- Published: Wednesday, 19 January 2011
- Written by Jon Chandler
- Hits: 11366
The photo below shows the TAP-28, TMP513 and PICkit 2 on a mounting board I made. With small, lightweight boards, it's easy for everything to go flying when pulled off the bench by a cable. Since testing of the thermocouple required many trips to the kitchen to do a boiling water calibration, having evening secured in one place made a handy solution.
Thermocouples are popular temperature measurement sensors that cover a temperature range from well below zero °C to over a thousand °C. They have good accuracy, are available in many configurations and are inexpensive. This is not to say that they are easy to use! Thermocouple are a measurement challenge:
- Output levels are less than 50 mV and may be positive or negative
- The “cold junction” temperature must be compensated
- The output response is non-linear
Historically, measurement solutions to meet these challenges have been complex requiring several ICs and many discrete components. A few dedicated single chip solutions exist but all have shortcomings, including cost and availability.
I2C Single-Chip Solution
The TI TMP512/TMP513 Temperature and Power Supply System Monitor provides an ideal single-chip solution for thermocouple measurement. The chip features a 12-bit ADC with an input range of 40 mV that can handle bi-polar signals, and an accurate on-chip temperature sensor for reference junction compensation. Where maximum measurement accuracy is required, external PN temperature sensors may be used to measure temperature at the junction point.
The thermocouple measurement circuit is shown below. Either the TMP512 or TMP513 may be used in the circuit.
The thermocouple is connected between VIN+ and VIN-. The connection between the thermocouple wires and PCB traces or the connection of the thermocouple connector and PCB traces form the reference junction. This should be as close to the TMP51x as possible and away from any heat sources so that the temperature measured by the chip’s sensor is a true representation of the reference junction temperature.
If this connection must be made some distance from the chip or the maximum possible accuracy is desired, an external transistor may be used. Some thermocouple connectors even have a clip so that a TO-92-package can be placed right on the terminals.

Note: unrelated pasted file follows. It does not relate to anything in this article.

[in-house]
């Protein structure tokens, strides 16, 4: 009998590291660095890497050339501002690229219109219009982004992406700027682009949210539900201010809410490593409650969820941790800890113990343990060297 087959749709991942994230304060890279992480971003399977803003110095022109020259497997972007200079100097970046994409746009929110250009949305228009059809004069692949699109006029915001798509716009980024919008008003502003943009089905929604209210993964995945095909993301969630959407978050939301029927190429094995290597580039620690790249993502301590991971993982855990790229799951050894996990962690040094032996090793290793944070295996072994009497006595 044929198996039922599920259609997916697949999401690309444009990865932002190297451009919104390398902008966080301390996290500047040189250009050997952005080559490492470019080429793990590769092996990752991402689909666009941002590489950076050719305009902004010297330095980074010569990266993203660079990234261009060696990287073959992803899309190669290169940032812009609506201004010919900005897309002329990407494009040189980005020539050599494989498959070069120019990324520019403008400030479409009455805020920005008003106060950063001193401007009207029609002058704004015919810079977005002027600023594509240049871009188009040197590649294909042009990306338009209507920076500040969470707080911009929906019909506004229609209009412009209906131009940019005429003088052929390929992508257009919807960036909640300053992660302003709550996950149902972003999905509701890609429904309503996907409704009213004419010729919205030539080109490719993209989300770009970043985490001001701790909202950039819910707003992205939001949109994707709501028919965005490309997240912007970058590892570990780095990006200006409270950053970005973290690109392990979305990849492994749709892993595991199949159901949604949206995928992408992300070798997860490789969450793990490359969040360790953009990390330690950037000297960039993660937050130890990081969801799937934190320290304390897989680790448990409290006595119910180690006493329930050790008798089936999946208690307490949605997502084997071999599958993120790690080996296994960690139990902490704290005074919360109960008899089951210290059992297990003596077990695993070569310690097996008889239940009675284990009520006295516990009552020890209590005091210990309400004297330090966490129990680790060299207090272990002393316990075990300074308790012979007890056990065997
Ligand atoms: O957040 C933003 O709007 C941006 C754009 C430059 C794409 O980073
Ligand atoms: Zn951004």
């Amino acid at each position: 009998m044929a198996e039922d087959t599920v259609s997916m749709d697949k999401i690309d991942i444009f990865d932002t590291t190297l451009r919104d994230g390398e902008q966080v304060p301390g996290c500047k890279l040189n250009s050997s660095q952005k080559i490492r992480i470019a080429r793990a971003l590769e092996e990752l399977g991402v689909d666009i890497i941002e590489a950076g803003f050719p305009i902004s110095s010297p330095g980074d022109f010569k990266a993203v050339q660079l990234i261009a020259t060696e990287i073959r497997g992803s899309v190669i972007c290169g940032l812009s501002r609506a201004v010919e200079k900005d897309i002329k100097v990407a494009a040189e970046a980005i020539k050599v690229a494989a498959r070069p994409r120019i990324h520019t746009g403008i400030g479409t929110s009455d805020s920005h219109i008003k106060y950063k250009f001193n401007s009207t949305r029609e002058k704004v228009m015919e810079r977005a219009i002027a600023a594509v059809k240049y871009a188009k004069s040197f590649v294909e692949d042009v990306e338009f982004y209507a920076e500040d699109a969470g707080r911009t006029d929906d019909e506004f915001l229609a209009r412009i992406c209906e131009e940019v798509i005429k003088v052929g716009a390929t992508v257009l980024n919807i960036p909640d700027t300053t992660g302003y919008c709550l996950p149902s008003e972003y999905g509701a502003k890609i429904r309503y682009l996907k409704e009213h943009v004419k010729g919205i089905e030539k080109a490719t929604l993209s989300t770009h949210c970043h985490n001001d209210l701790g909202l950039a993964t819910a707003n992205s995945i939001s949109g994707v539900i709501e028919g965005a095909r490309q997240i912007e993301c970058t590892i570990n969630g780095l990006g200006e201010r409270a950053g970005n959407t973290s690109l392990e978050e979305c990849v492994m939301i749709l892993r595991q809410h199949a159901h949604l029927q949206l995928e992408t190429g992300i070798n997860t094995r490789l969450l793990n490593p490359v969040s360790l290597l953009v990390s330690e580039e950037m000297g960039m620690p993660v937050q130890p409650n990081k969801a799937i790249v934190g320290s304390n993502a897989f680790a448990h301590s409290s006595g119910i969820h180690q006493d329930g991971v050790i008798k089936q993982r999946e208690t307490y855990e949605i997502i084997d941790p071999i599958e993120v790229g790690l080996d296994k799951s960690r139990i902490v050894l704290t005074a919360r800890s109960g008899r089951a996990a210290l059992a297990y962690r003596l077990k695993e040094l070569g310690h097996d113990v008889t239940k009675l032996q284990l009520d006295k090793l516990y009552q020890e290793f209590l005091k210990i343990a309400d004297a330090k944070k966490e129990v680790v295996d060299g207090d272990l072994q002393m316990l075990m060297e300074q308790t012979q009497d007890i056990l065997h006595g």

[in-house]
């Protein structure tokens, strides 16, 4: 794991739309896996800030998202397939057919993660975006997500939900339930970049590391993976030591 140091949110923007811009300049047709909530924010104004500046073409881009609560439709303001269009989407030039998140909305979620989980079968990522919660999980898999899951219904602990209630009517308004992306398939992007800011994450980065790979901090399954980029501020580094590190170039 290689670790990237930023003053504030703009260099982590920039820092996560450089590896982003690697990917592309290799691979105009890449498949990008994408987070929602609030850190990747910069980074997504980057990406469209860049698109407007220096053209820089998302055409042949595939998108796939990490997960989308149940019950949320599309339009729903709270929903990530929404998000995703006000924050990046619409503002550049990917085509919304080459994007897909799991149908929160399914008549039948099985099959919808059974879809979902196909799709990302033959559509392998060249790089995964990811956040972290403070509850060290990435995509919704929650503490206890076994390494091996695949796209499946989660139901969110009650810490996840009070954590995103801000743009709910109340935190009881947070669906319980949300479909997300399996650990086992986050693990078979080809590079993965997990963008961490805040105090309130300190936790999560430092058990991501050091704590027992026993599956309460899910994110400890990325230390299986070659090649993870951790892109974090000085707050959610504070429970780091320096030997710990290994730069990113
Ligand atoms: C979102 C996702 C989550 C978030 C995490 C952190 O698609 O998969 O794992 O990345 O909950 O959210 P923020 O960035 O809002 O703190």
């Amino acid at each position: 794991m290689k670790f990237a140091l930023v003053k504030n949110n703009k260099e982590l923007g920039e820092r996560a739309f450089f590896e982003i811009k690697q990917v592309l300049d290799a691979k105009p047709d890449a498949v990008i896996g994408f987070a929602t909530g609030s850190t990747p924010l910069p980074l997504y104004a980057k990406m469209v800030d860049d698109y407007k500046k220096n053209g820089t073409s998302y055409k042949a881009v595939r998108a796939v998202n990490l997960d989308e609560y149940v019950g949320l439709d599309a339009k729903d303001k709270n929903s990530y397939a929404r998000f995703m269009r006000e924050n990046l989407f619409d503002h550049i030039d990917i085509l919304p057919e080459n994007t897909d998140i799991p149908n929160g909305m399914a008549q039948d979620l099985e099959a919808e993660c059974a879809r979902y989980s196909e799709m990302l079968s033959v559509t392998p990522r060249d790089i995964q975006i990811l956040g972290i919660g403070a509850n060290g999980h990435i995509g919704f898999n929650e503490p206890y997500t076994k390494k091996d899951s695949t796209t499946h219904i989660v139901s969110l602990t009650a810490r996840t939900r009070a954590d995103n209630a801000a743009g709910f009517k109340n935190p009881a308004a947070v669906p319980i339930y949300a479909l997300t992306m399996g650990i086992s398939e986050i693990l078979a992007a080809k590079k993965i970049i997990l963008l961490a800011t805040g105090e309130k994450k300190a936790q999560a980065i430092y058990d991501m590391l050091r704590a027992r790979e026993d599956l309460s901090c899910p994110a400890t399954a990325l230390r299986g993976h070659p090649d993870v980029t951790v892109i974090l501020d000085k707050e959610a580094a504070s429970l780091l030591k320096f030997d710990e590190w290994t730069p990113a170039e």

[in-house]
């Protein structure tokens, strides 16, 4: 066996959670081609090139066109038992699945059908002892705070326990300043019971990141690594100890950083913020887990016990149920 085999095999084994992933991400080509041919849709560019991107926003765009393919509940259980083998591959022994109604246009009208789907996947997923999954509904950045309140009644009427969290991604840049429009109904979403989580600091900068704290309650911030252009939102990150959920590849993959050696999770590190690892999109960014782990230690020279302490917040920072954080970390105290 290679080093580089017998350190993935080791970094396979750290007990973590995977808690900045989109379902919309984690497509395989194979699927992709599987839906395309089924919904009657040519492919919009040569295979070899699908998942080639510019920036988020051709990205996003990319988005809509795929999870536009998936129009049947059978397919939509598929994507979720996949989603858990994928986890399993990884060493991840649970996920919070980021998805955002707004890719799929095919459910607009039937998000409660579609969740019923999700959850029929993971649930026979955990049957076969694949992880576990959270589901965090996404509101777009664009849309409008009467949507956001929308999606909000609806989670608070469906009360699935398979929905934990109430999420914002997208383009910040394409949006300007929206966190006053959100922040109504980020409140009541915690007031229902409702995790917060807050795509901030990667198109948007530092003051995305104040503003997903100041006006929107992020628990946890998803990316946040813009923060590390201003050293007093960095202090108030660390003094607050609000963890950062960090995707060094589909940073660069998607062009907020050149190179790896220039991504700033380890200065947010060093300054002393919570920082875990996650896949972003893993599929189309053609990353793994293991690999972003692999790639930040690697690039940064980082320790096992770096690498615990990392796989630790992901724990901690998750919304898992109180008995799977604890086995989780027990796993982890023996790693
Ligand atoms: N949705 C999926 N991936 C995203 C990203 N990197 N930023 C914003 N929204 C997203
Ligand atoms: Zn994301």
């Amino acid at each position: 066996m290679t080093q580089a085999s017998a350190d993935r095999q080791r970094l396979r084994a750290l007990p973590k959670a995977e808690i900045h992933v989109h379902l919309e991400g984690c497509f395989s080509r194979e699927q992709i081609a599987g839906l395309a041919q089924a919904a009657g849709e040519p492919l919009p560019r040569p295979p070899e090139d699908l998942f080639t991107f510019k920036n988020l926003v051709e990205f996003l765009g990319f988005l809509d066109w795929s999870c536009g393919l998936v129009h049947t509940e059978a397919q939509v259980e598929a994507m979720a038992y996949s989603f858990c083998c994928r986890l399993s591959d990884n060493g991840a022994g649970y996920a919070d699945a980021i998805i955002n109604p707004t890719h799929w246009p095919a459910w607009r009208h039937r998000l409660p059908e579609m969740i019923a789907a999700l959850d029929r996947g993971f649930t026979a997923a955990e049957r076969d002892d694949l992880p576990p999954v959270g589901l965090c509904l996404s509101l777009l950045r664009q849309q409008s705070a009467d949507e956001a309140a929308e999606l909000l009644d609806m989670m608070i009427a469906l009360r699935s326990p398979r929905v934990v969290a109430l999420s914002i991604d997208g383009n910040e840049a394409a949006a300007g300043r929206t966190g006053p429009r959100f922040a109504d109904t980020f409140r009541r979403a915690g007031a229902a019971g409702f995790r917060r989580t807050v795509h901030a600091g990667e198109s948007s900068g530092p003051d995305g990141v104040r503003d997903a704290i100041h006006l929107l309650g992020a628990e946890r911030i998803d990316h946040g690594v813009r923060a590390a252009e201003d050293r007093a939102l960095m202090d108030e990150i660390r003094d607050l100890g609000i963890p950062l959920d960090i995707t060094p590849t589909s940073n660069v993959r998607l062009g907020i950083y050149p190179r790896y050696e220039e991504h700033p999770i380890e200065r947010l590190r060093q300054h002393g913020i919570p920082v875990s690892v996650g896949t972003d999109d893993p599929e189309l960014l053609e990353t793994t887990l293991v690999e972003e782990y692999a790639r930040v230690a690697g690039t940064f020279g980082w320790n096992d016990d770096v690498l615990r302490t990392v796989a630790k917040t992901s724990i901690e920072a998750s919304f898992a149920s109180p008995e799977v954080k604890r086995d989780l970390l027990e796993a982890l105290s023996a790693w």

The simplest circuit implementation is shown below. Input filtering may be added at the thermocouple input – consult the TMP512/TMP513 data sheet for information on this and on remote temperature sensors.
Only a few features of the TMP512/TMP513 are used by this application so only a few of the registers are accessed. Most options are left in the default state.
Step 1 – Reset the TMP512/TMP513
Do this on program initialization to ensure known state.
Step 2 – Initialize the TMP512/TMP513
Set the TMP512/TMP513 for thermocouple readings. The default settings for the integral temperature sensor are satisfactory.
D14: Continuous Measurements
D12, D11: PGA = 1 for T/C Measurement (40 mV range)
D6 – D3: 12-bit Measurement for T/C, 16 averages
D2 – D0: Mode – Shunt Voltage (T/C) only, continuous
Step 3 – Read the Thermocouple Voltage
The thermocouple voltage will be negative if the thermocouple temperature is below the reference junction temperature. A negative value is indicated when the sign bits = 1.
The value contained in D11:D0 x 10 is the thermocouple voltage in µV if it is positive.
If the value is negative, the two’s complement must be calculated – see the following section.
Calculating the Two’s Complement
When the sign bits are negative, the thermocouple temperature is negative with respect to the reference junction. The two’s complement must be calculated to determine the negative voltage.
Invert each bit. The easiest way is to use the NOT function:
TCValue = NOT(TCValue)
Add 1 to the value:
TCValue = TCValue + 1
Multiply the result times -10 to obtain the thermocouple voltage in µV; remember to use a variable type that can handle a negative number.
Step 4 – Read the Reference Junction Temperature
D15:D3 contain the local (reference junction) temperature. Read register 4, shift the data right 3 bits (or divide by 8) and multiply the result by 0.0625 to obtain the temperature in °C.
Calculating the Thermocouple Temperature
The output voltage of the thermocouple is non-linear. The easiest way to calculate the temperature on a microcontroller is using a lookup table. Tables are available on-line for all types of thermocouples. An effective way to achieve good accuracy is to use a table that lists voltages in one degree increments (use a Celsius table for the readings shown here) and interpolate between the values for higher resolution. This keeps the table size reasonable while keeping the accuracy high.